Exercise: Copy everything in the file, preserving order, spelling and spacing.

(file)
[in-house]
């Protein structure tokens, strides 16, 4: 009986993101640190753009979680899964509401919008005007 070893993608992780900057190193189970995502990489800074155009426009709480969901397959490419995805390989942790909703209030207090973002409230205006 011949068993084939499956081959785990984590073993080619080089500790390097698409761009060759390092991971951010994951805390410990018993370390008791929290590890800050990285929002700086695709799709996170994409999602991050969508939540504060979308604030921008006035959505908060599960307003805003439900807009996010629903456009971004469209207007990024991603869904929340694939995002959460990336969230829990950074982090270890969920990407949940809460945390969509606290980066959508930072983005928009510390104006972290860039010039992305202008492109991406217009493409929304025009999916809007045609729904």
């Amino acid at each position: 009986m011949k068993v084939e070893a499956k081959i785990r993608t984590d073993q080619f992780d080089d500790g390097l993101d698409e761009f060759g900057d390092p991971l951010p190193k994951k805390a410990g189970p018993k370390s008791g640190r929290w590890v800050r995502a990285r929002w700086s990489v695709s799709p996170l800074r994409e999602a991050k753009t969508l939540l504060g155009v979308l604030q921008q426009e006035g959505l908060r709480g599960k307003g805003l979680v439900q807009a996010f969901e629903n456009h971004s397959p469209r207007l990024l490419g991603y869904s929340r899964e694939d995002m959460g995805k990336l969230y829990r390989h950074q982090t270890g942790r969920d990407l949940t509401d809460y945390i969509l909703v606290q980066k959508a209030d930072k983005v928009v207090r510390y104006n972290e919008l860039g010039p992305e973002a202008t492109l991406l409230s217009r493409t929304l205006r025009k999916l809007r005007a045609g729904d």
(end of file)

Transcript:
[in-house]
């Protein structure tokens, strides 16, 4: 009986993101640190753009979680899964509401919008005007 070893993608992780900057190193189970995502990489800074155009426009709480969901397959490419995805390989942790909703209030207090973002409230205006 011949068993084939499956081959785990984590073993080619080089500790390097698409761009060759390092991971951010994951805390410990018993370390008791929290590890800050990285929002700086695709799709996170994409999602991050969508939540504060979308604030921008006035959505908060599960307003805003439900807009996010629903456009971004469209207007990024991603869904929340694939995002959460990336969230829990950074982090270890969920990407949940809460945390969509606290980066959508930072983005928009510390104006972290860039010039992305202008492109991406217009493409929304025009999916809007045609729904």
């Amino acid at each position: 009986m011949k068993v084939e070893a499956k081959i785990r993608t984590d073993q080619f992780d080089d500790g390097l993101d698409e761009f060759g900057d390092p991971l951010p190193k994951k805390a410990g189970p018993k370390s008791g640190r929290w590890v800050r995502a990285r929002w700086s990489v695709s799709p996170l800074r994409e999602a991050k753009t969508l939540l504060g155009v979308l604030q921008q426009e006035g959505l908060r709480g599960k307003g805003l979680v439900q807009a996010f969901e629903n456009h971004s397959p469209r207007l990024l490419g991603y869904s929340r899964e694939d995002m959460g995805k990336l969230y829990r390989h950074q982090t270890g942790r969920d990407l949940t509401d809460y945390i969509l909703v606290q980066k959508a209030d930072k983005v928009v207090r510390y104006n972290e919008l860039g010039p992305e973002a202008t492109l991406l409230s217009r493409t929304l205006r025009k999916l809007r005007a045609g729904d």